Business

Unions promise to fight government's spending cuts

Union leaders on Tuesday, protesting against the tax payments they say have been avoided by UK banks
Image caption Unions have pledged a series of campaigns against the cuts, saying banks should instead be targeted

Thousands of trade unionists packed into Westminster Central Hall on Tuesday at the start of the TUC's nationwide protest against the government's spending cuts.

They cheered TUC general secretary Brendan Barber when he warned: "Today's rally and lobby is just the start of our great campaign."

He attacked the government's cuts - to be unveiled on Wednesday.

The cuts, he said, would "plunge the economy back into recession"

Moreover, the cuts would make Britain "a more unequal, more squalid, and a nastier country", Mr Barber said.

The general secretary of the largest public sector union Unison, Dave Prentis, told the audience: "The government is taking a chainsaw to our public services and we are under attack, not because of the deficit, but because of an ideology that hates public services and loves privatisation".

Adopting the unlikely persona of Arnold Schwarzenegger's Terminator, mild-mannered Mr Prentis even warned the chancellor that if the cuts, "which could mean a death sentence for communities and services went through - then we will be back".

'Battle'

Tony Woodley joint general secretary of Unite claimed the government was trying to "assassinate" public services.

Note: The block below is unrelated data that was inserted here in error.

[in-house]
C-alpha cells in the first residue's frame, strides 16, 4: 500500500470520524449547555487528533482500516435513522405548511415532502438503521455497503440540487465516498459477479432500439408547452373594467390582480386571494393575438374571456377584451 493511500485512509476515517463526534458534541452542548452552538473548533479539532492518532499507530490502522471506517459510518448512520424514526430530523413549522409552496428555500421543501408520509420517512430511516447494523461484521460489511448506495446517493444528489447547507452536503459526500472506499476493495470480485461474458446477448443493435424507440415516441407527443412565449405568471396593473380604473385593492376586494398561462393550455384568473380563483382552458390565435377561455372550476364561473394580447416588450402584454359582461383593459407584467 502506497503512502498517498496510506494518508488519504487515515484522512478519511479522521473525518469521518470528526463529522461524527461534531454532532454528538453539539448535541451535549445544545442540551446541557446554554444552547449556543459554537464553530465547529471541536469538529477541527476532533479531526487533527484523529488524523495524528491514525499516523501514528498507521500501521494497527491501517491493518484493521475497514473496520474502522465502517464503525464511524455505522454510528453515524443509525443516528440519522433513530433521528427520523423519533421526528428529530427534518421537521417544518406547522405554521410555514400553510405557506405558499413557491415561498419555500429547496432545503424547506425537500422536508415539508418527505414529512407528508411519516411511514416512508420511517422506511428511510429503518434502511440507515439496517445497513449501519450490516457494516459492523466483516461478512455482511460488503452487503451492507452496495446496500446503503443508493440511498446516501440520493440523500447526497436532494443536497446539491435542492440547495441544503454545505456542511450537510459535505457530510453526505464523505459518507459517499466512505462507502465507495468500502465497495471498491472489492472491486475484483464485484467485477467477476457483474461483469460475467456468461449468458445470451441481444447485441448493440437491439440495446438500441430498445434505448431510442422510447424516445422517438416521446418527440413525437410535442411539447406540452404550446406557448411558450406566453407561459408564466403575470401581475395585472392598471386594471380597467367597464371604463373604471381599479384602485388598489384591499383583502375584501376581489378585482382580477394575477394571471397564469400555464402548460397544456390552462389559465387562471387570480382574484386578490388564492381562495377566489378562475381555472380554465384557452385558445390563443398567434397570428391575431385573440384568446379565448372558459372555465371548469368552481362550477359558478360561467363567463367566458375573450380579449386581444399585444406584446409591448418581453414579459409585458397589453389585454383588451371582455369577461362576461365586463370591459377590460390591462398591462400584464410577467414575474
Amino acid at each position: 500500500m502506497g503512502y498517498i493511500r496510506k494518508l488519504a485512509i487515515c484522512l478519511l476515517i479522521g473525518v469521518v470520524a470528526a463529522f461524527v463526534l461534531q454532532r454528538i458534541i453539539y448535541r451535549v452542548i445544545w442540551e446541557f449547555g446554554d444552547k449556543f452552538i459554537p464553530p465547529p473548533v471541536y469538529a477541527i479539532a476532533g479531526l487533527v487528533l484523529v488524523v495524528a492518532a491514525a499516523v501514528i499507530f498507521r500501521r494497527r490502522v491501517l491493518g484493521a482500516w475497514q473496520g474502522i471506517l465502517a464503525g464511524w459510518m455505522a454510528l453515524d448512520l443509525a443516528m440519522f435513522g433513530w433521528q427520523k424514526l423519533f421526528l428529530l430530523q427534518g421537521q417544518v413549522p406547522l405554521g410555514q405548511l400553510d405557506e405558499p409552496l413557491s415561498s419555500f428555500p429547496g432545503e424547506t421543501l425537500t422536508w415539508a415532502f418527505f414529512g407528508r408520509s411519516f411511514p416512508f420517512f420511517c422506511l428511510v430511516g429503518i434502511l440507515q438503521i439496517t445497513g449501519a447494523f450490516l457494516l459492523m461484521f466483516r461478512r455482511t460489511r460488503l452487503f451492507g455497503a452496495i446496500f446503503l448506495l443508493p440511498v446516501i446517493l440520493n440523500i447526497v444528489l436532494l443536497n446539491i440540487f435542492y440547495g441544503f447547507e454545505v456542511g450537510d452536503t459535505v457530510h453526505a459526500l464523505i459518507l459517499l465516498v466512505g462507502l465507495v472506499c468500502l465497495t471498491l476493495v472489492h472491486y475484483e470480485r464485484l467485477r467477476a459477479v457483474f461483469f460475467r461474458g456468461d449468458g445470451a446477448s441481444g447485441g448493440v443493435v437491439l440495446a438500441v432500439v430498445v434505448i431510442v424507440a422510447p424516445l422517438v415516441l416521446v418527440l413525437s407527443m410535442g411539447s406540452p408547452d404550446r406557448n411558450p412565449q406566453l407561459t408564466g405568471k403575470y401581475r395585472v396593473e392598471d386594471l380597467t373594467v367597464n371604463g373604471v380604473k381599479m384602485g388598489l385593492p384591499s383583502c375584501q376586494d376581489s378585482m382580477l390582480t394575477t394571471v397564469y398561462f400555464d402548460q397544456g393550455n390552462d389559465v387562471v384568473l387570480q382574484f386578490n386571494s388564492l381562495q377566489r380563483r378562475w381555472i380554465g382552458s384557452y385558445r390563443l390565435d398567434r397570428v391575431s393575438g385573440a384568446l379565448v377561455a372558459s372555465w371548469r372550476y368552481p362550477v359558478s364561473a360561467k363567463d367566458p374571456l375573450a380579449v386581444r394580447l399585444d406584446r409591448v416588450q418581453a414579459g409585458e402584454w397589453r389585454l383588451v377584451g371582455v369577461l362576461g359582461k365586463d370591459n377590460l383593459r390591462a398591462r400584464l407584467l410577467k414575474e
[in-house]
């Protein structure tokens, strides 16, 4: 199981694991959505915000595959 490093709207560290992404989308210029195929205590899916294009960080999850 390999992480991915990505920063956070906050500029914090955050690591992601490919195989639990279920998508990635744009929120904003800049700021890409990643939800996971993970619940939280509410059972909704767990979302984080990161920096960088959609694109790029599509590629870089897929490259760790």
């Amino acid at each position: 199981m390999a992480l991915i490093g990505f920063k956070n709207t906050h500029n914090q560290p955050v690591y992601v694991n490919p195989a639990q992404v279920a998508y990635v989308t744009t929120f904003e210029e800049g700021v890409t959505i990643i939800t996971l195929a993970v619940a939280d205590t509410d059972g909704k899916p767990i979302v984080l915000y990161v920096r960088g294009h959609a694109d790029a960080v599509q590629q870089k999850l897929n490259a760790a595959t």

He predicted that more than a million jobs would be lost across the economy, and unemployment could soar to 4.6 million by 2011.

"Our battle starts today for public sector workers and private sector workers, to protect the poor and the vulnerable," he said.

No event nowadays is complete without a celebrity and the TUC rally was no exception. Benedict Cumberbatch, rising star of BBC One's Sherlock Holmes spoke out against the impact of cuts in subsidies to the arts.

He said the arts were a force for good and cutting subsidies would make them more elitist and expensive.

He said that "on a selfish level" he did not want to end up "performing for Tory sons and daughters".

One noticeable absentee was Ed Milliband, newly elected leader of the Labour Party, who only last month had pledged at a rally at the TUC Conference that he would attend.

A TUC spokesman tried to smooth over Mr Milliband's absence by claiming he had never been invited.

But nonetheless his failure to attend suggests he is keen to distance himself from claims that he is in the unions' pockets.

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